January 6, 2001 Vol. 11, No. 1

10 Earn Blue Ribbons

     Maryland State Superintendent of Schools Nancy S. Grasmick has announced that 10 public middle and high schools have been selected as 1999-2000 Maryland Blue Ribbon Schools of Excellence.
     
"These schools are a testament to the dedication and collective efforts of teachers, administrators, students and communities," said Dr. Grasmick. "They are models of high performance throughout Maryland."
     
The prestigious award means that each school has demonstrated high achievement in the following areas: Student performance as measured by assessments and other data-based areas, student focused instruction, school organization, challenging standards and curriculum, active teaching and learning, parent and community involvement, professional development opportunities, and leadership and decision making.
     
Maryland's Blue Ribbon Schools will become part of a state network of Blue Ribbon Schools working with the Maryland State Department of Education in school improvement and policy. Winning schools received a Maryland Blue Ribbon Flag, a State School Board plaque and a $1,000 cash award. Corporate sponsors AT&T and State Farm Insurance will provide instructional materials and other awards.
     
The 1999-2000 Blue Ribbon schools will be honored by the Maryland Legislature on January 20. This year's winners are:

  • Baltimore City College (Baltimore City)

  • Bel Air Middle (Harford)

  • Clear Spring High School (Washington)

  • Damascus High School (Montgomery)

  • Middletown High (Frederick)

  • Plum Point Middle (Calvert)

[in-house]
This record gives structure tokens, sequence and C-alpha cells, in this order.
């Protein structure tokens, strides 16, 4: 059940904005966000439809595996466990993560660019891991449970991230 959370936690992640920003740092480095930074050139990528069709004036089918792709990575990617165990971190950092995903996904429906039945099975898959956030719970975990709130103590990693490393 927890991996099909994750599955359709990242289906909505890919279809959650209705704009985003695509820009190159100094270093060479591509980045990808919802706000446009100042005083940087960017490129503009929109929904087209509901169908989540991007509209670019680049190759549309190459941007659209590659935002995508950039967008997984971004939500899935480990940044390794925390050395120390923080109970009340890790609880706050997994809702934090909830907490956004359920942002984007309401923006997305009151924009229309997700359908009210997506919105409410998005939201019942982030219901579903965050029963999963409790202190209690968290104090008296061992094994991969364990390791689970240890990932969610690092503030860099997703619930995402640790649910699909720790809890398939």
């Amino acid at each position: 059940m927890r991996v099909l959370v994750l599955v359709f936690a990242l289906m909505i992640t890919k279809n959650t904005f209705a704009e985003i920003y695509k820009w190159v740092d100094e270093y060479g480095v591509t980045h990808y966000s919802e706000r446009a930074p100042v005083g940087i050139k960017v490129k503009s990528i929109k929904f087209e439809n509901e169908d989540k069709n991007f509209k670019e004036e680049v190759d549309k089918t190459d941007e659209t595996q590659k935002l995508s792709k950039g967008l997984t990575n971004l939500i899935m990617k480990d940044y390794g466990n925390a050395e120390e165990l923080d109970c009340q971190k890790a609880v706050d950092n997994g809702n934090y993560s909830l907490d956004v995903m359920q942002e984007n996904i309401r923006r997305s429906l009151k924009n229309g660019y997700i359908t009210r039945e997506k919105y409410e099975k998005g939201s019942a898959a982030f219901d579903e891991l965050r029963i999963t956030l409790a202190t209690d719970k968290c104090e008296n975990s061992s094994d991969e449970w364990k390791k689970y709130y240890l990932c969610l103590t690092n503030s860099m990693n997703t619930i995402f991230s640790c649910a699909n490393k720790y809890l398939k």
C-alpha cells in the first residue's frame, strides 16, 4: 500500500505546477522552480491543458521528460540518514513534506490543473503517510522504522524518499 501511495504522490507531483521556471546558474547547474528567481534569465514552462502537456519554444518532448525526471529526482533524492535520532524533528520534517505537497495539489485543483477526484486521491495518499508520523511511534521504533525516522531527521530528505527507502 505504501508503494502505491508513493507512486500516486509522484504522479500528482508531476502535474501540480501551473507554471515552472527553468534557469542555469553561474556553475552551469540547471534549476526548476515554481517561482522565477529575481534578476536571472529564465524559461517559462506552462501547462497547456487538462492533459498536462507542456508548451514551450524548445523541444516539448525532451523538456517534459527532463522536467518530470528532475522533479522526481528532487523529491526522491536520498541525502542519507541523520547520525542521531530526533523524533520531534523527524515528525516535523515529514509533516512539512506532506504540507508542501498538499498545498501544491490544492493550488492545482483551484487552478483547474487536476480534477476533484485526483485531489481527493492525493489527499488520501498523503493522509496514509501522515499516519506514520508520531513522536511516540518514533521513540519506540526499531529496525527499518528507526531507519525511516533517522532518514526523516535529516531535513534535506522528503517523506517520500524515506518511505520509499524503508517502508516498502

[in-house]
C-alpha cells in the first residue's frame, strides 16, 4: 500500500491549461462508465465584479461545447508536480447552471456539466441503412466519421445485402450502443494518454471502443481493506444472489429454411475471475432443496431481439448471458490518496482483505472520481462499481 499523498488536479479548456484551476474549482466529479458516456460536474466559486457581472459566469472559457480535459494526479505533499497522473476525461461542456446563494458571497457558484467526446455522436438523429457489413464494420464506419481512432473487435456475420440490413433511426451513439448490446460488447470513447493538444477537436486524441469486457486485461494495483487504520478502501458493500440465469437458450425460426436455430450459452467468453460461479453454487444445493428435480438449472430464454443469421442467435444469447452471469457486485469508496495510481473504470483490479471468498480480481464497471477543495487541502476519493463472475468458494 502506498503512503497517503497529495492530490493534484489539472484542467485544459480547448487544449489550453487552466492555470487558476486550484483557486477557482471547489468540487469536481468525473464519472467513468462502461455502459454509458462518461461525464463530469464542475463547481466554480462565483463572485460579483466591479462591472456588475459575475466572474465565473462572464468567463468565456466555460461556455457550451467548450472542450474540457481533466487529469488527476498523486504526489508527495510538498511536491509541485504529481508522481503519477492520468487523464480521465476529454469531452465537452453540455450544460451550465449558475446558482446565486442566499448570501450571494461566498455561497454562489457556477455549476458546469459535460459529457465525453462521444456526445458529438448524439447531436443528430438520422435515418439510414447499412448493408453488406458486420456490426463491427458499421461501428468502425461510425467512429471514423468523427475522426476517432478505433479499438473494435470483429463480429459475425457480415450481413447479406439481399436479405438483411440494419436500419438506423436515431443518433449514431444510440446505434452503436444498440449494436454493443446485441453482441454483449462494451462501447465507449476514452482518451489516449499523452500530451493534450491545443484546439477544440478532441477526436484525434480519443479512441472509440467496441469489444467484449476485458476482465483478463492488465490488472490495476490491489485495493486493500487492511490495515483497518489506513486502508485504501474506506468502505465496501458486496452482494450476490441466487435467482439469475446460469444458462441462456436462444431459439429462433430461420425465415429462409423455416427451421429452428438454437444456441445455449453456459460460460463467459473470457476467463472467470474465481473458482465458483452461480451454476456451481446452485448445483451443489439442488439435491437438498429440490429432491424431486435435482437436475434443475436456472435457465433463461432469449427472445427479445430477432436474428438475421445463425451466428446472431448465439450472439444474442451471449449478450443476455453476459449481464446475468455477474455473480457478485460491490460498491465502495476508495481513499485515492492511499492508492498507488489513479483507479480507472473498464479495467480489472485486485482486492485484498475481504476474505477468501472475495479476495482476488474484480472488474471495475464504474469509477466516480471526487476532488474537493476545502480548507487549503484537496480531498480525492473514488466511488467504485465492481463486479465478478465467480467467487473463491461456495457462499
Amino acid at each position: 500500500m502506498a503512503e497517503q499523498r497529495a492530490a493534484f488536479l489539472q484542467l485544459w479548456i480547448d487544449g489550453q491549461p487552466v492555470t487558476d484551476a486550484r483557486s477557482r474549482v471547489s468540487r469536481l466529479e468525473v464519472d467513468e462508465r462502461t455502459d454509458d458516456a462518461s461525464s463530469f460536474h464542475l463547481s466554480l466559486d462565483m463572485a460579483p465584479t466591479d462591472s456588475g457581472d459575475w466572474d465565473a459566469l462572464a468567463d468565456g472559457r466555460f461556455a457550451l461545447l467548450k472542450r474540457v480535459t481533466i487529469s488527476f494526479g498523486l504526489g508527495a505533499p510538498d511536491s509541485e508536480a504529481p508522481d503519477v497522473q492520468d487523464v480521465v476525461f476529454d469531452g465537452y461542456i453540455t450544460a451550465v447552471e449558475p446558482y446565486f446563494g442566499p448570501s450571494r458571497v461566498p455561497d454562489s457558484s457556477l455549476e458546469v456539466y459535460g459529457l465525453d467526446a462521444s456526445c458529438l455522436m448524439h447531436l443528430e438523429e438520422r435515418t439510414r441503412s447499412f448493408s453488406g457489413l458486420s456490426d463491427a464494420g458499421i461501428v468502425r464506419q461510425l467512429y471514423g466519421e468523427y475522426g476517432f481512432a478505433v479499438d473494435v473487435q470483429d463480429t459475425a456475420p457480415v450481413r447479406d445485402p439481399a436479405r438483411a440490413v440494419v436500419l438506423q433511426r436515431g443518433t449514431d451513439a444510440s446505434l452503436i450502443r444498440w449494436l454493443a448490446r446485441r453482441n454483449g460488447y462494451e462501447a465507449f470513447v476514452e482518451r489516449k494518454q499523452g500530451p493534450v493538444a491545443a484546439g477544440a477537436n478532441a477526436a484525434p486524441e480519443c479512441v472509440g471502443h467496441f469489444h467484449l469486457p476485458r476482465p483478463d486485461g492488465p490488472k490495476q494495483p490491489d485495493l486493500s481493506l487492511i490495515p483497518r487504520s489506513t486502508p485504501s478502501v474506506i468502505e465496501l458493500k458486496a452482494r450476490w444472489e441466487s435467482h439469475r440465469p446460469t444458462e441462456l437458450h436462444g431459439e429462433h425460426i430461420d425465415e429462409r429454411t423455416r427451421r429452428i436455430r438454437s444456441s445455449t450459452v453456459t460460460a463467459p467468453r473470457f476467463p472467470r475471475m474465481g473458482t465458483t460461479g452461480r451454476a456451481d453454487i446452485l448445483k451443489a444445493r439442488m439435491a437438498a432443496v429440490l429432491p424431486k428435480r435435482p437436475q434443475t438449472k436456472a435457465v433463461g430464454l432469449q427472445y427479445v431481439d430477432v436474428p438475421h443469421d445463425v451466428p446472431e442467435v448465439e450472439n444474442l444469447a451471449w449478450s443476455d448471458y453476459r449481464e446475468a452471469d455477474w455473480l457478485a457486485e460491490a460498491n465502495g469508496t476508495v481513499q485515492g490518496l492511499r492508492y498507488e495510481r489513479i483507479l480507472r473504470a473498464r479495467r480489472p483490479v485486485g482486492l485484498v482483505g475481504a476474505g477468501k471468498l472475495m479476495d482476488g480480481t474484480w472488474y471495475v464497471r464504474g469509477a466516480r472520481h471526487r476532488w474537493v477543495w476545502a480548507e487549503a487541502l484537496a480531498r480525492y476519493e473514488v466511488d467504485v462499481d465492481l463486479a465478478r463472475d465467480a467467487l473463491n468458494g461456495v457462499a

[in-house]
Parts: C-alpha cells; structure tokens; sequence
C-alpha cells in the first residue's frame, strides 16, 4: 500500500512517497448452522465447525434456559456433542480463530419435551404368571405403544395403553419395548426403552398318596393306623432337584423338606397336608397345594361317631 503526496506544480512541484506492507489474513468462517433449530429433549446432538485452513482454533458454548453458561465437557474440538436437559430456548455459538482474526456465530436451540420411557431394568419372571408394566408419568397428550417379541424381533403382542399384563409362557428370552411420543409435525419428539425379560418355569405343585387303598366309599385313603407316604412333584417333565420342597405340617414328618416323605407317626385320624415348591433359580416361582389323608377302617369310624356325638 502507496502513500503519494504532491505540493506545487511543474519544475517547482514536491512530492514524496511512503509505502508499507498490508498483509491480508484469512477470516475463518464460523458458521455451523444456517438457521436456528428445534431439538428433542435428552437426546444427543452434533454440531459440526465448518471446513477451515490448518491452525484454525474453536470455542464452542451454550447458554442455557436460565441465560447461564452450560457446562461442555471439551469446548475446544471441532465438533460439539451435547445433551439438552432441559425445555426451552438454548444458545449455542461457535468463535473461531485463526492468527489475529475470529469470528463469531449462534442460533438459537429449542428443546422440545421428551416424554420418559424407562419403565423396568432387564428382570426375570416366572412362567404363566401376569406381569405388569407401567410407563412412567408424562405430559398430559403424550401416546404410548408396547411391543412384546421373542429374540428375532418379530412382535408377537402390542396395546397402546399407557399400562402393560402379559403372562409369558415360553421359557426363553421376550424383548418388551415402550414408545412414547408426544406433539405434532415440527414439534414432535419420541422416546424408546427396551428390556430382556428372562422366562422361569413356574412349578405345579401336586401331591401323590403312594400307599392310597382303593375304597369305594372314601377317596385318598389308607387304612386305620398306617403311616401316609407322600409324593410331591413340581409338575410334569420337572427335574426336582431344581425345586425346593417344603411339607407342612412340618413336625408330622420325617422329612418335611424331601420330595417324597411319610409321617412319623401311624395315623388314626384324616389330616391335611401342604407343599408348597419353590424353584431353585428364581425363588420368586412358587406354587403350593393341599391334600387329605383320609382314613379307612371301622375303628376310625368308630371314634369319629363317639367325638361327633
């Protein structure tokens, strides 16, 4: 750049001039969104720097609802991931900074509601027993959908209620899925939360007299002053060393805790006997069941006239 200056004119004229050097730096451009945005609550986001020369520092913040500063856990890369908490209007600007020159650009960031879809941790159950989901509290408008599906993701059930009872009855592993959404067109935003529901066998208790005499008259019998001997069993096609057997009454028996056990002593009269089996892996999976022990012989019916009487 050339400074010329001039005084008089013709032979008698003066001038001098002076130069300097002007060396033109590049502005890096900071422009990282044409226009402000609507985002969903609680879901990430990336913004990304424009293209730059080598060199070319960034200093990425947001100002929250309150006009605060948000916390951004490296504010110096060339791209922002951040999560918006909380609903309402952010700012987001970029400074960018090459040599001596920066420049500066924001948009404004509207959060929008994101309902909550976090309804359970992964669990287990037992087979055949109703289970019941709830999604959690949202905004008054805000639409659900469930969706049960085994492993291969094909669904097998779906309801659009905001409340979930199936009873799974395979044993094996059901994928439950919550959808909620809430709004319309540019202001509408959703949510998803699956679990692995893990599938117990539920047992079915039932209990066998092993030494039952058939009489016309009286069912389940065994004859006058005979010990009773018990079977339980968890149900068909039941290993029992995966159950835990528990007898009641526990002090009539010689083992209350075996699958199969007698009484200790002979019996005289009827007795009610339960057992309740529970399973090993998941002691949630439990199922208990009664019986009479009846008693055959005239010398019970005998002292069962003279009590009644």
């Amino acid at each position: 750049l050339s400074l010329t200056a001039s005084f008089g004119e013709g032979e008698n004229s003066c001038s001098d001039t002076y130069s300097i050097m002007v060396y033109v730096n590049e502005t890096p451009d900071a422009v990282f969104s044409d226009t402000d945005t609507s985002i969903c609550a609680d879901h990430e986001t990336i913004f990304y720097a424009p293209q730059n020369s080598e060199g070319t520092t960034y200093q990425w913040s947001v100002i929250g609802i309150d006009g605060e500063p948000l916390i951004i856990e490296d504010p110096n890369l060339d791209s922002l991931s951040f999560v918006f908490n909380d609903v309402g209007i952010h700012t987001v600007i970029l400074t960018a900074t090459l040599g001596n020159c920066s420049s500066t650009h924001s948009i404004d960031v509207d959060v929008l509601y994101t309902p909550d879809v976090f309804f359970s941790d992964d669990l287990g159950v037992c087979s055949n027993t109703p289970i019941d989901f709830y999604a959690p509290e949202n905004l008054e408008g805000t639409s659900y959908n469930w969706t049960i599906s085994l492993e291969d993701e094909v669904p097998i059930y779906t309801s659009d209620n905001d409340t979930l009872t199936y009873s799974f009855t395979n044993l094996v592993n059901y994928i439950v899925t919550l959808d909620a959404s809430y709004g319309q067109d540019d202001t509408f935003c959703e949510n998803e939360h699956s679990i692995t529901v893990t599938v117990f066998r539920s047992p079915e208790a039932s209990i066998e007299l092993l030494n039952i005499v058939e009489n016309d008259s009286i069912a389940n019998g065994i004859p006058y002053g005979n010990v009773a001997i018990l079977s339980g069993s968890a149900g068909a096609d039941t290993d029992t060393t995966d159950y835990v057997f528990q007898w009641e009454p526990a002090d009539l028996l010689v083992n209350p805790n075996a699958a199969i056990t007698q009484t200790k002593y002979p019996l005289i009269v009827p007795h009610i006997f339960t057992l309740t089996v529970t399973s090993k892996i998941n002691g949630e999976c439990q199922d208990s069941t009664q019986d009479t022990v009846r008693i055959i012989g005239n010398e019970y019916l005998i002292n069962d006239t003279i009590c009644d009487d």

• Richard Montgomery High School (Montgomery)

  • South Carroll High (Carroll)

  • Paint Branch High School (Montgomery)

  • Pocomoke High (Worcester)


Dale Named Top Superintendent

     Jack Dale, Superintendent of the Frederick County Public School System since 1996, has been selected Maryland's Superintendent of the Year for 2000 by the Public School Superintendents Association of Maryland.
     
Dale was selected on the basis of leadership for learning, communication skills, professionalism and community involvement.
     
"Citizen involvement is something I believe in and am passionate about," he said after being recognized at the recent State Board of Education meeting.


Governor, State Board Meet on Budget

     The Maryland State Board of Education, in a rare public meeting with Governor Parris N. Glendening, stressed the need to fund the proposed Academic Intervention Plan which would help students at all levels who fall behind their peers in the classroom.
     
The mid-December meeting in Baltimore ended with Governor Glendening making one commitment-to put $1 million in his FY2001 budget for salary increases for key State Department of Education employees whose salaries are not equitable with comparable positions in local school systems. The meeting covered considerable ground, including the board's proposed $32.7 million plan to recruit and retain teachers.